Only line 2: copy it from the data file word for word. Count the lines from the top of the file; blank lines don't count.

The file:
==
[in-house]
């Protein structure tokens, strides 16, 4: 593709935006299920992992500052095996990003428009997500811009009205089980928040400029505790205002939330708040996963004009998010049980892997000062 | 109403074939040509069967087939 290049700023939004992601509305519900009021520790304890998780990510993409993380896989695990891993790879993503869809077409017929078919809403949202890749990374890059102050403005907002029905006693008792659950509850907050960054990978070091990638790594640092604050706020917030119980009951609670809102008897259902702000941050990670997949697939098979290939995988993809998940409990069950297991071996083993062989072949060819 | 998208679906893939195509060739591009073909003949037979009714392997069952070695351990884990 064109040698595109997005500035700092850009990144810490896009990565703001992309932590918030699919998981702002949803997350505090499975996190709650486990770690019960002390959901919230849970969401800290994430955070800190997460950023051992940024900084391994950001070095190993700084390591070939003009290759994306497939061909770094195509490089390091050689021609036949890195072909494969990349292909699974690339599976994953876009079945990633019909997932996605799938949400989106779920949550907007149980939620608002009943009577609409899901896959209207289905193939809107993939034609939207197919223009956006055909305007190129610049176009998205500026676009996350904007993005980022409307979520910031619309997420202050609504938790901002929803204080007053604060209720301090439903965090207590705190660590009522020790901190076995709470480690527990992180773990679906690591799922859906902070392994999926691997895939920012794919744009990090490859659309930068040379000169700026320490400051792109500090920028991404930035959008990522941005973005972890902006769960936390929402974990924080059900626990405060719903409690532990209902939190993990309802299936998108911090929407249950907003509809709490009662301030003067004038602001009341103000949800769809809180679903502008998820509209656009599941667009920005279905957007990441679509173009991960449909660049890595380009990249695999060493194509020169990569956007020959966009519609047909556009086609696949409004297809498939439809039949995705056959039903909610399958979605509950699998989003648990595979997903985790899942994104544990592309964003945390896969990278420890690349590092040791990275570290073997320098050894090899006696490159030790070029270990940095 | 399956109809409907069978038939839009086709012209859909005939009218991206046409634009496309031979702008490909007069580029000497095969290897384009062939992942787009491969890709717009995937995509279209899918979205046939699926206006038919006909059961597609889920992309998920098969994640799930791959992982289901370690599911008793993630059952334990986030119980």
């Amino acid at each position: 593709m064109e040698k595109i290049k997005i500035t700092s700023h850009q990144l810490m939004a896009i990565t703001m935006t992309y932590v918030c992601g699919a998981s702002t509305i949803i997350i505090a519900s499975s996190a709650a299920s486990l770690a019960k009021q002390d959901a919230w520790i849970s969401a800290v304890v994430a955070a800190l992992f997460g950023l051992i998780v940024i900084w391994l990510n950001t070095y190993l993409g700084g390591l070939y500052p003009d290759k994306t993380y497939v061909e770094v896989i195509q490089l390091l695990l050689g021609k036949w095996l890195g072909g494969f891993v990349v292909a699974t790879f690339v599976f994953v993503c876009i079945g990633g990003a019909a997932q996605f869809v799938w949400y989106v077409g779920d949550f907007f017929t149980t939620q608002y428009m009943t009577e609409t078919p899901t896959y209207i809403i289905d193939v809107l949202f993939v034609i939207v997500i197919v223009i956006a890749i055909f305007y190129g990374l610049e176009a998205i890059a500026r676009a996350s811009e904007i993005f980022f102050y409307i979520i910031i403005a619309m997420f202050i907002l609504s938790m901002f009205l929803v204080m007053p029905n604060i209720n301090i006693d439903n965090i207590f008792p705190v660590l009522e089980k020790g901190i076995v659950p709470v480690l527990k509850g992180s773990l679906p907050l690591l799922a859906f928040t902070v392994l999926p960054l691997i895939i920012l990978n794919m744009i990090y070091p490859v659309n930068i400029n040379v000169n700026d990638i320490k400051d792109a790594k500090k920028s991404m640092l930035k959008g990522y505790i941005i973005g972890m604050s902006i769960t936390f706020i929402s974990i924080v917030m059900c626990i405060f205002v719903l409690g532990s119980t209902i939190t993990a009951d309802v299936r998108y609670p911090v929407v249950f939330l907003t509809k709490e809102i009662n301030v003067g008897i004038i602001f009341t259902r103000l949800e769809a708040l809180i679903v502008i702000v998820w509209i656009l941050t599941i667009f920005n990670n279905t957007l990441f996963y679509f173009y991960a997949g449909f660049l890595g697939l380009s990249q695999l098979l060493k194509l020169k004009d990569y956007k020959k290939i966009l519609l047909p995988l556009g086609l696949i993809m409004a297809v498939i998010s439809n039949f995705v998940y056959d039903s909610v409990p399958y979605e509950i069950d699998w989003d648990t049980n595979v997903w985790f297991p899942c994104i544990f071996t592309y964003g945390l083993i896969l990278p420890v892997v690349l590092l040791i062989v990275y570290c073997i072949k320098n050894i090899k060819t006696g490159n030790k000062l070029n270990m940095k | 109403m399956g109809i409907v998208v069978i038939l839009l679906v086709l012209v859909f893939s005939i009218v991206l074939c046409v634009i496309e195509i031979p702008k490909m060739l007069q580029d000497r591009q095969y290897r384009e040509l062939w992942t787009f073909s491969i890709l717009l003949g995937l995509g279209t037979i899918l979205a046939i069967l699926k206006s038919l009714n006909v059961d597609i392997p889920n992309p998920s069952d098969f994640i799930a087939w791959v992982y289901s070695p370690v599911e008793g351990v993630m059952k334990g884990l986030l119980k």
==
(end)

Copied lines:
């Protein structure tokens, strides 16, 4: 593709935006299920992992500052095996990003428009997500811009009205089980928040400029505790205002939330708040996963004009998010049980892997000062 | 109403074939040509069967087939 290049700023939004992601509305519900009021520790304890998780990510993409993380896989695990891993790879993503869809077409017929078919809403949202890749990374890059102050403005907002029905006693008792659950509850907050960054990978070091990638790594640092604050706020917030119980009951609670809102008897259902702000941050990670997949697939098979290939995988993809998940409990069950297991071996083993062989072949060819 | 998208679906893939195509060739591009073909003949037979009714392997069952070695351990884990 064109040698595109997005500035700092850009990144810490896009990565703001992309932590918030699919998981702002949803997350505090499975996190709650486990770690019960002390959901919230849970969401800290994430955070800190997460950023051992940024900084391994950001070095190993700084390591070939003009290759994306497939061909770094195509490089390091050689021609036949890195072909494969990349292909699974690339599976994953876009079945990633019909997932996605799938949400989106779920949550907007149980939620608002009943009577609409899901896959209207289905193939809107993939034609939207197919223009956006055909305007190129610049176009998205500026676009996350904007993005980022409307979520910031619309997420202050609504938790901002929803204080007053604060209720301090439903965090207590705190660590009522020790901190076995709470480690527990992180773990679906690591799922859906902070392994999926691997895939920012794919744009990090490859659309930068040379000169700026320490400051792109500090920028991404930035959008990522941005973005972890902006769960936390929402974990924080059900626990405060719903409690532990209902939190993990309802299936998108911090929407249950907003509809709490009662301030003067004038602001009341103000949800769809809180679903502008998820509209656009599941667009920005279905957007990441679509173009991960449909660049890595380009990249695999060493194509020169990569956007020959966009519609047909556009086609696949409004297809498939439809039949995705056959039903909610399958979605509950699998989003648990595979997903985790899942994104544990592309964003945390896969990278420890690349590092040791990275570290073997320098050894090899006696490159030790070029270990940095 | 399956109809409907069978038939839009086709012209859909005939009218991206046409634009496309031979702008490909007069580029000497095969290897384009062939992942787009491969890709717009995937995509279209899918979205046939699926206006038919006909059961597609889920992309998920098969994640799930791959992982289901370690599911008793993630059952334990986030119980």